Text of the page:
What is the fidelity of the inner groove LP tracks?

Discussion in 'Audio Hardware' started by 12" 45rpm, Jan 23, 2018.

  1. 12" 45rpm

    12" 45rpm Forum Resident Thread Starter

    New York City
    As we all know, the fidelity of LPs decreases as the needle gets closer to the center. I am curious how "bad" is the inner groove fidelity? I would reckon the outer grooves sound like master tapes, the middle grooves sound like cassette tape and inner grooves just sound plain terrible.. I own very few LPs that have hi-fidelity from inner groove tracks. My turntable is properly setup so that's not the issue.
  2. EdogawaRampo

    EdogawaRampo Forum Resident

    Not nearly. Depending on the cart and accuracy of the setup, you might not notice much or any difference at all. The cart and precision in the alignment can and do make a HUGE difference in my experience.
  3. missan

    missan Forum Resident

    The fidelity will vary between records, and also rather much between different needle cuts. Normally not as much as You propose though. But the outer grooves can sound noticeably better than inner grooves, but then the loudness will also be higher at outer grooves.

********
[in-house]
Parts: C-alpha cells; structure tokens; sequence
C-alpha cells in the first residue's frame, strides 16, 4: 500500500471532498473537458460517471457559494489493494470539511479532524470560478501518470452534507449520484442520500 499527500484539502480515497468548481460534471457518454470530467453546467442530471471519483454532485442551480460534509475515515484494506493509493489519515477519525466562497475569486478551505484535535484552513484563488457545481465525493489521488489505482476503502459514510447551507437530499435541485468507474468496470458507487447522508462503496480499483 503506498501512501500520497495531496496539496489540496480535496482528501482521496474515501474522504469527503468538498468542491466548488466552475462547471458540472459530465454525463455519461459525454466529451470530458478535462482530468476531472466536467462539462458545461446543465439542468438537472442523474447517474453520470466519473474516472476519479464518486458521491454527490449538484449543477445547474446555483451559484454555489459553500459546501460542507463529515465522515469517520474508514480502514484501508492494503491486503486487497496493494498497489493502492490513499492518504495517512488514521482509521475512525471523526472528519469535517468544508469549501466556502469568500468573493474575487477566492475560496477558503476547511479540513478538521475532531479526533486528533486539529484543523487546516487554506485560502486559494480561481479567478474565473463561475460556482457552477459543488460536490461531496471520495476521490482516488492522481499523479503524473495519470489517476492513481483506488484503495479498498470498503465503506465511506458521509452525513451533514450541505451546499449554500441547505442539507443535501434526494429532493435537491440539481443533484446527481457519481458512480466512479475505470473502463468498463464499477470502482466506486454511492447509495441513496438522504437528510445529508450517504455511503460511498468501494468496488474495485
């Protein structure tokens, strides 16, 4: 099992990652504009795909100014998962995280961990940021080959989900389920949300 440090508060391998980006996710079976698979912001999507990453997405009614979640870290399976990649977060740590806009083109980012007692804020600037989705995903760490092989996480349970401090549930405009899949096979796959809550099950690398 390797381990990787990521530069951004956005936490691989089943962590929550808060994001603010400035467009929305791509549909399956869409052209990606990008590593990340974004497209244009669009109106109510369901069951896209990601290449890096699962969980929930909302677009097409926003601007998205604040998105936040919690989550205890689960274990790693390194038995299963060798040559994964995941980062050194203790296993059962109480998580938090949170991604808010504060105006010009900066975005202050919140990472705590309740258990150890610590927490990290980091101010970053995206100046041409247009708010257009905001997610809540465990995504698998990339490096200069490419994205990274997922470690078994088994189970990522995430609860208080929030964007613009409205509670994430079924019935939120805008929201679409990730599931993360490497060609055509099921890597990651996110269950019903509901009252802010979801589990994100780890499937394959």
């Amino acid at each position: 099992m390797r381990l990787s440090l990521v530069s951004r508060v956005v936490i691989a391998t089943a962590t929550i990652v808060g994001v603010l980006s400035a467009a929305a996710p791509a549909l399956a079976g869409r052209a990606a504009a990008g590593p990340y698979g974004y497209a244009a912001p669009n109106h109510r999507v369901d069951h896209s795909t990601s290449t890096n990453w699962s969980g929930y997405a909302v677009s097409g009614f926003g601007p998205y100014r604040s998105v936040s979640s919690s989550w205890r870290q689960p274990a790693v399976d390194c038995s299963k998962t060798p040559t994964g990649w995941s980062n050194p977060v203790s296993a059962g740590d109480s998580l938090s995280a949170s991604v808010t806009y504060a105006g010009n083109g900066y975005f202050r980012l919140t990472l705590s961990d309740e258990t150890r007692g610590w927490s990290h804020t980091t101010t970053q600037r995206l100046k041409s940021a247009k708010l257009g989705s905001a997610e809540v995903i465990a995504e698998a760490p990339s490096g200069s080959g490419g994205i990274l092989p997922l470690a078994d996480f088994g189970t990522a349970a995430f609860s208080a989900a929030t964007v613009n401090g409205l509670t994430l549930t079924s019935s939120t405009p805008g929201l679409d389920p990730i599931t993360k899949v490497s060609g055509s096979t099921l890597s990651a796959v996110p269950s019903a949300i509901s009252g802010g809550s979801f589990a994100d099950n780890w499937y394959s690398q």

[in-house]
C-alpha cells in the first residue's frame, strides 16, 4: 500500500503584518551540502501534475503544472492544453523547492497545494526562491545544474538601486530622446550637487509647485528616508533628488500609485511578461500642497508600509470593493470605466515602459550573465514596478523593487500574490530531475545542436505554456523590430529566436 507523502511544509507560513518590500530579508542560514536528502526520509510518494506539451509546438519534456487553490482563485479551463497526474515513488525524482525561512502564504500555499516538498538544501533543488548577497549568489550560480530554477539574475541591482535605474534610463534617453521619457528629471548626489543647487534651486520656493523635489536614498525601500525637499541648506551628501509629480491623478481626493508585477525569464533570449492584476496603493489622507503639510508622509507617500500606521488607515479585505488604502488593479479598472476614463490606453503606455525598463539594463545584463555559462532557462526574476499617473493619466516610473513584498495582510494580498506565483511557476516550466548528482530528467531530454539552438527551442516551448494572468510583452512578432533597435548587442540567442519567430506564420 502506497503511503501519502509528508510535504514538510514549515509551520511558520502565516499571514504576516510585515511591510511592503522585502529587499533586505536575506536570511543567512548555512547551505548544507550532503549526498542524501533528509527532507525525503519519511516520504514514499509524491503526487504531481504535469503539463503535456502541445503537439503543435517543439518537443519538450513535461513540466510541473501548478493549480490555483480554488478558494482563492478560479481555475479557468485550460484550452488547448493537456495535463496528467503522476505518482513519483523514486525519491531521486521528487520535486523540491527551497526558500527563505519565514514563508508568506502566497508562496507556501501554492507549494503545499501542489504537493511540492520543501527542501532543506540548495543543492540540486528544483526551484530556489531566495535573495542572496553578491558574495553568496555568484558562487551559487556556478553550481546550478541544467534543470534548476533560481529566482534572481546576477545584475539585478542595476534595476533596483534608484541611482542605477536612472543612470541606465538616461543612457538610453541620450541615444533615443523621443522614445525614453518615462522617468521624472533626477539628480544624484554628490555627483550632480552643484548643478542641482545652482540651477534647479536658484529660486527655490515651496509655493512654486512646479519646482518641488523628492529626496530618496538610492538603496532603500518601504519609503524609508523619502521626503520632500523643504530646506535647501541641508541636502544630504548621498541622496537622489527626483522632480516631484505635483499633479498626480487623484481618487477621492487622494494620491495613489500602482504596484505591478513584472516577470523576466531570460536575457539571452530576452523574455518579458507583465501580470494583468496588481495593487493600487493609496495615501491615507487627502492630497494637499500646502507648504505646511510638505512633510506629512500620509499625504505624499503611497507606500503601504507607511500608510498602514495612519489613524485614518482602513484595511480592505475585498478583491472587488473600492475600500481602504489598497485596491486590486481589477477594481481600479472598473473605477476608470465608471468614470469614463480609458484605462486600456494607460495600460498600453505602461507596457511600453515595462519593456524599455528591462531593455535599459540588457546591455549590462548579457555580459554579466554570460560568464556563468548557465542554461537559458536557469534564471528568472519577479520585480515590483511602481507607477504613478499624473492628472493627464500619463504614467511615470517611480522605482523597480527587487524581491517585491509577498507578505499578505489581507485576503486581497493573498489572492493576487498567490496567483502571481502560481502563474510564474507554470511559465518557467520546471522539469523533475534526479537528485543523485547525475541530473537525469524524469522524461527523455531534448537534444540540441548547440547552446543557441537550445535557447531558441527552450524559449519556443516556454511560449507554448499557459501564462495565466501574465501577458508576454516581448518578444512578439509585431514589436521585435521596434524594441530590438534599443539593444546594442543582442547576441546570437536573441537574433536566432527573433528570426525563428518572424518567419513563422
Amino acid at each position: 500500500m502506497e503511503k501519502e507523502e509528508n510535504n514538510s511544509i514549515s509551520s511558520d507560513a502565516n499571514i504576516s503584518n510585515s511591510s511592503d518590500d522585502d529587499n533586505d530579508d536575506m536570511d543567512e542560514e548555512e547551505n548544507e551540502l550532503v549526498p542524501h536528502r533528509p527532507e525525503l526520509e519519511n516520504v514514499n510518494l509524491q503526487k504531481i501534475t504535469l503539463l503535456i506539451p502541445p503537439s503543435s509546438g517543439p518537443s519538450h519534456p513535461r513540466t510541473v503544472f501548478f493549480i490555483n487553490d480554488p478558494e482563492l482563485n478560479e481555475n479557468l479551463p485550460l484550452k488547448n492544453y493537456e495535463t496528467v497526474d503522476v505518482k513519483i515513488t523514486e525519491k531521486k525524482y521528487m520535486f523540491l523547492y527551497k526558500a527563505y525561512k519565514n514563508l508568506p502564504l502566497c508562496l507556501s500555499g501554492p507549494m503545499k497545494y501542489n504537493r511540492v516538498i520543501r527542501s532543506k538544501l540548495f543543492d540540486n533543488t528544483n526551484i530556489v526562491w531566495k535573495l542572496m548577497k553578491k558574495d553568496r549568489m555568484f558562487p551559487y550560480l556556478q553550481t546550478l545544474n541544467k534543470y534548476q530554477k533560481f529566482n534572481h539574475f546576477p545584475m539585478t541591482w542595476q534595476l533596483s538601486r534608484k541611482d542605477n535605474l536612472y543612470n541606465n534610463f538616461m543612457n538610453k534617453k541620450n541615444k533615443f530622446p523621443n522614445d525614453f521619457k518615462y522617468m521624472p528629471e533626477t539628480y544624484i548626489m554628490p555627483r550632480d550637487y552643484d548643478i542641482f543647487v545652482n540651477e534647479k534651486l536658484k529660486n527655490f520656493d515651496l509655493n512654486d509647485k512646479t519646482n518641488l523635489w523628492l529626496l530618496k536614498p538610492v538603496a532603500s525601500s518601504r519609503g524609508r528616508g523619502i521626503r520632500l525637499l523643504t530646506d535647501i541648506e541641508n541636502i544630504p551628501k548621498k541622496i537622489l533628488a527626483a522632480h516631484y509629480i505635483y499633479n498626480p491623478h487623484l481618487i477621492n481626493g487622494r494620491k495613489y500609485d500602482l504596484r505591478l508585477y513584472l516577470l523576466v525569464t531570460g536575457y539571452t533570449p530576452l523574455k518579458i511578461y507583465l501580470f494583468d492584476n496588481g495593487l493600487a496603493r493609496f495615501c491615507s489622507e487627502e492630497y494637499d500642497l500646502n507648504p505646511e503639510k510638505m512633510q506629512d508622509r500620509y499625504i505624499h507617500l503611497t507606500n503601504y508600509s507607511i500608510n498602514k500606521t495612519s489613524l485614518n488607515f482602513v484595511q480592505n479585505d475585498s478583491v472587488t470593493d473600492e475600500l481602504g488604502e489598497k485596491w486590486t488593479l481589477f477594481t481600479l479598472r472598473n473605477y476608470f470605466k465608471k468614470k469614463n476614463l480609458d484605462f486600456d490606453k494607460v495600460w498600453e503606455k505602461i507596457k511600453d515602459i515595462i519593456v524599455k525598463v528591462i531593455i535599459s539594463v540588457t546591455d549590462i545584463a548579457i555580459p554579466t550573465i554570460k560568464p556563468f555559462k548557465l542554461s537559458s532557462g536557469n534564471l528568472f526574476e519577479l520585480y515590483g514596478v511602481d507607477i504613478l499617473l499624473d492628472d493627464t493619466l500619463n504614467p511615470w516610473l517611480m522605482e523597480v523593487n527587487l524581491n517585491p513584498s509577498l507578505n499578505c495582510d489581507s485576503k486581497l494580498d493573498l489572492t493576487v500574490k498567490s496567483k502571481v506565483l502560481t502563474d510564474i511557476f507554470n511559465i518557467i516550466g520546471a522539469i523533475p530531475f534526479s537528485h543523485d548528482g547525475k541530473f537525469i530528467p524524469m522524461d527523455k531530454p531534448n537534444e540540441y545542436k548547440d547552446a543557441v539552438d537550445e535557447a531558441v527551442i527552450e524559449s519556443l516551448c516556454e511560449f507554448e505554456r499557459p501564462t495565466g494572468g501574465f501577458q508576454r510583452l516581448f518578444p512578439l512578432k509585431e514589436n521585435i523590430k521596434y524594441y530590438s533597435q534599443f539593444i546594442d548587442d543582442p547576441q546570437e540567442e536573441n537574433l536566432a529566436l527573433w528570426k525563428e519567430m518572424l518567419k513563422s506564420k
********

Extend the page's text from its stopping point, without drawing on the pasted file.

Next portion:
4011021 likes this.
  4. Morbius

    Morbius Forum Resident

    Brookline, MA
    To second what EdogawaRampo said you shouldn't notice any change at all. What ever tracking differences there are and with everything set up properly should go completely unnoticed.
  5. Just Walking

    Just Walking Well-Known Member

    Abingdon UK
    If your tracking is set right (with the correct null points, usually at 66 and 121 mm for a 9" arm with Baerwald alignment) the harmonic distortion is at a maximum of 0.5% at the inner, middle and outer grooves, and less than that everywhere else.

    The only other playback factor is the shape (and condition) of your stylus. In *principle* elliptical and other similar line profiles should fit the inner groove modulations better than a spherical stylus. However, I use a spherical stylus (Denon DL103/SME IV/Garrard 401) and I cannot discern any reduction in playback quality at the inner grooves.

    Things outside the scope of playback are the mastering quality in the studio. However good your playback system is, it can only extract what was pressed into the vinyl in the first place.